The day we set out to test Remington’s 9mm 124-gr. Ultimate Defense ammo, it was a crisp and cold Midwest 20 degree day with fresh snow. However, this didn’t hinder our excitement. It’s always fun shooting guns and putting gear to the test, after all.
Ultimate Defense ammunition uses Remington’s proven Golden Saber brass-jacketed hollowpoint (BJHP) bullet. The specific load we were testing was designed for full-sized handguns.
Remington was kind enough to send us some of the Ultimate Defense rounds for testing in ballistic gel, and we were happy to oblige. We came up with as scientific of a test as our situation allowed, containing three phases of testing.
The first would be firing into bare ballistic gel to see if the round provided good expansion as it’s supposed to. The second test would be to shoot through a wooden intermediate barrier, and the third test would be through a car door. All the tests take place one right after the other so that the gel would remain as close to the same temperature as possible.
Since the ammo says it’s intended for full-size handguns, we decided to use the new SA-35 from Springfield Armory which sports a 4.7” barrel, which definitely puts it in the full-size department. The gelatin block itself is the FBI standard mold size of 16”x6”x6”, and we made it ourselves.
For the first test, we set up a table at the range, placed the ballistic gel and took aim with the SA-35. The first round did very well, penetrating 13.5″ into the block, with the bullet expanding early on. It made for a beautiful spiral pattern as it tore into the gelatin for the 13.5″. The projectile expanded into a fantastic flower petal shape as it spun, ensuring it would provide devastating terminal results on a threat. So far, the 124-gr. BJHP Ultimate Defense load was performing with flying colors.
For our second test, we wanted to start testing it out against intermediate barriers. The second test consisted of shooting through a 2” by 6” board, the same thickness as an interior wall stud, and into the same gelatin block. The board was placed around 5″ away from the gelatin. Space between the barrier and the target is important, as that way we can track if the bullet would continue to fly straight after passing through.
A 9mm round such as this should have no problem penetrating the wood itself; if it didn’t it would be considered a complete failure. The difficult part is the question of if the bullet could do it with enough force to fly straight after it clears.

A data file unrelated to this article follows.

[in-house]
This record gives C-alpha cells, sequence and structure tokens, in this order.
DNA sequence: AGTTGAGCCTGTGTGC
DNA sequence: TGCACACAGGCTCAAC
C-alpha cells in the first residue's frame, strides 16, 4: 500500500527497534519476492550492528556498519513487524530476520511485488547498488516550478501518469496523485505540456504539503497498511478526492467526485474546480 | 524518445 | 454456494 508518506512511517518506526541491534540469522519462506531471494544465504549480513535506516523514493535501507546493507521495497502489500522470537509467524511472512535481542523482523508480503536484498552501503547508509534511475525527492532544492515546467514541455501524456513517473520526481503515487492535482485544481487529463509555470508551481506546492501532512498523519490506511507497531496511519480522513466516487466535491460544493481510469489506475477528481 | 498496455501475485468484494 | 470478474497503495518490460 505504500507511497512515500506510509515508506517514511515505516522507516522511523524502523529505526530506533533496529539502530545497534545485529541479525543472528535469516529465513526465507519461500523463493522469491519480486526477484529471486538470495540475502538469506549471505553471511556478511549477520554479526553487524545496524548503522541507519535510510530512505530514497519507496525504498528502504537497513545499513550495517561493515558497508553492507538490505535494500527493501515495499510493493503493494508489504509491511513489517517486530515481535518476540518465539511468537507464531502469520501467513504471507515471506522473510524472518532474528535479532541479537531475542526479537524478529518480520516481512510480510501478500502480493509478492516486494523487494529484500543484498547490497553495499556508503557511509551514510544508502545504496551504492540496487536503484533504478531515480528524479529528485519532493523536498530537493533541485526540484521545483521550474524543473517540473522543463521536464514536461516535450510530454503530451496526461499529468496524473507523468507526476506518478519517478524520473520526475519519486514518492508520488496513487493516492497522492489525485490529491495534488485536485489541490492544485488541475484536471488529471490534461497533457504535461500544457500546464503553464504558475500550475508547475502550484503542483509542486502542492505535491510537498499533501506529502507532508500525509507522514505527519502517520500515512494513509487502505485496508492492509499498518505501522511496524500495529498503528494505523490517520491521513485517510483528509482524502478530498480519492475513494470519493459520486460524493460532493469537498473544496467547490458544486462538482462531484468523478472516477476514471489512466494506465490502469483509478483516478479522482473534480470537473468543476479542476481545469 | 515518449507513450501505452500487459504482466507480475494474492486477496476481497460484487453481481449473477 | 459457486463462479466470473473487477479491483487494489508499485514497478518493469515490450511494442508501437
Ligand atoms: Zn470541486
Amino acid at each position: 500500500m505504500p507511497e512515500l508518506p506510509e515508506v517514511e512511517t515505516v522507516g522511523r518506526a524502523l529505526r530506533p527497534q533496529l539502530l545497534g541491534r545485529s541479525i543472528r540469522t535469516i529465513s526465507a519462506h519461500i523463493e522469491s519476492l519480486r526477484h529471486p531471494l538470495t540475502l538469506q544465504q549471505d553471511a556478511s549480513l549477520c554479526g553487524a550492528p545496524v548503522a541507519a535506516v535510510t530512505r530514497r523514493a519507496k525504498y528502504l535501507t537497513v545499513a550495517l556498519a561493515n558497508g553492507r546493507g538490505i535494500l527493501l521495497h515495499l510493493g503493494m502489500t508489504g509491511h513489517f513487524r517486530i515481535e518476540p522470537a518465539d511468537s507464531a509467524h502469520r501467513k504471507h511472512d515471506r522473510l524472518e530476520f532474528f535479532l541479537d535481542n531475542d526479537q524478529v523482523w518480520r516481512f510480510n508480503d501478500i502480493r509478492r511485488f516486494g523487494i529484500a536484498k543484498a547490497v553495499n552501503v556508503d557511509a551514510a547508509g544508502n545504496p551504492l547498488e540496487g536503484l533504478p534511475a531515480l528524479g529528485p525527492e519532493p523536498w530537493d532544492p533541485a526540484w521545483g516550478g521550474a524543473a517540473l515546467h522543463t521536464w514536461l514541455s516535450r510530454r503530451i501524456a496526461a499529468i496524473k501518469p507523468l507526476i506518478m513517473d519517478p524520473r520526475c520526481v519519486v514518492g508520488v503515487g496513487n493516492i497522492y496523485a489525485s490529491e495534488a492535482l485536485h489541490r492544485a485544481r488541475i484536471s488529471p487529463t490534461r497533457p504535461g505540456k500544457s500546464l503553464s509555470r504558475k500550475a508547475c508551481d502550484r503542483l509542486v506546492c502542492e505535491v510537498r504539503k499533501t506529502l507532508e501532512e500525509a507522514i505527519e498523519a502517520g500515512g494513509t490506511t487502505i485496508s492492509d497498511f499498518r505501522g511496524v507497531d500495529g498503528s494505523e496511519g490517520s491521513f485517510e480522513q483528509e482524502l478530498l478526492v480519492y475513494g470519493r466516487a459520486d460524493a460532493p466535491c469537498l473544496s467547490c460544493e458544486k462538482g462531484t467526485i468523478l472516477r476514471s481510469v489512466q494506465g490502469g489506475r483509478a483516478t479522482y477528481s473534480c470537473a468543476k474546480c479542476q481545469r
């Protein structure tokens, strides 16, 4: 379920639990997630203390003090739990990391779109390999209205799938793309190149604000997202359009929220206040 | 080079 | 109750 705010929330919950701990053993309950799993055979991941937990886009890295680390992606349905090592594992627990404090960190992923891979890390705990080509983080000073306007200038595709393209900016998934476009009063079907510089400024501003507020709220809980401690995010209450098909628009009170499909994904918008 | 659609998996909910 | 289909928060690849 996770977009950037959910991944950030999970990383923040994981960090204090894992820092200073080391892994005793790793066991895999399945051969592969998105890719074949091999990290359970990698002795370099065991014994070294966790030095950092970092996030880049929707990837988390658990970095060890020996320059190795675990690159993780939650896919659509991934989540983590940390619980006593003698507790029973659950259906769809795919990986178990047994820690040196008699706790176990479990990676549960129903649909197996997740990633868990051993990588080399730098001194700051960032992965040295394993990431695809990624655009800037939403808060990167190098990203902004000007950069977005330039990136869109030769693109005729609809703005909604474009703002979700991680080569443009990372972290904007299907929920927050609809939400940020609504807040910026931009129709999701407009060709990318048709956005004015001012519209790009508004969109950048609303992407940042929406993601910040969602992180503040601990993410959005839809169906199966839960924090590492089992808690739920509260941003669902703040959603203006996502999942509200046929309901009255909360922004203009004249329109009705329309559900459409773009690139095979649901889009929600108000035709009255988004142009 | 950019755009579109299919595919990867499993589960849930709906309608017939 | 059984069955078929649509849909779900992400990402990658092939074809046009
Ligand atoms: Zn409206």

We set up our test and fired the round. The bullet cleared the wood with no problem and flew straight into the gel. The round itself didn’t expand this time because the wood particles clogged up the hollowpoint, creating more of a solid FMJ round. Hollowpoint rounds plugging up like that is to be expected and not out of the ordinary in any way. The round again penetrated 13.5″ into the block, even with the first round. It was clear the Golden Saber round performed very well yet again.
Now it was time for our third and final test. We placed the gelatin block on the inside of a Toyota Prius, on top of the center console between the driver and passenger seat. Our plan was to shoot through the car door, crossing some 30” on the other side and into the ballistic gelatin. This would be a great test since the car door is going to be a multi-layer barrier with metal, plastic and whatever else is inside Prius driver side doors. Then, the bullet would have to fly another 30″ in a straight enough path to hit the gelatin.
The first three shots of the round were completely stopped by the Prius door. This is not really that unusual, as there can be a lot of unseen, heavy barriers inside a car door. They have all sorts of things inside of them, and our guess is that there was an interior frame and extra parts, and our first three shots were high enough to hit whatever it was.
For the fourth round, we aimed a bit lower as to aim under whatever was inside the car we were hitting. That round traveled completely through the door, traversing the open space and hitting the gelatin. The hollowpoint was undoubtedly plugged, as the entire bullet traveled all the way through the length of the gel. So, the round had more than enough juice to penetrate a car door, cross 30″ — while still flying straight — and then passing through all 16″ of gel. We’d say that is pretty impressive barrier-busting performance!
Over the span of all three of our tests, Remington’s Ultimate Defense 124-gr. Golden Saber BJHP 9mm performed extremely well. The tests we developed were meant to replicate something similar to a threat using a wall or a car door for cover.
Again, while lab tests might have different testing protocols, we decided to test it out in the real world with some unique variables. We were very pleased with the performance of this ammunition and feel it is a great choice for self-defense usage.
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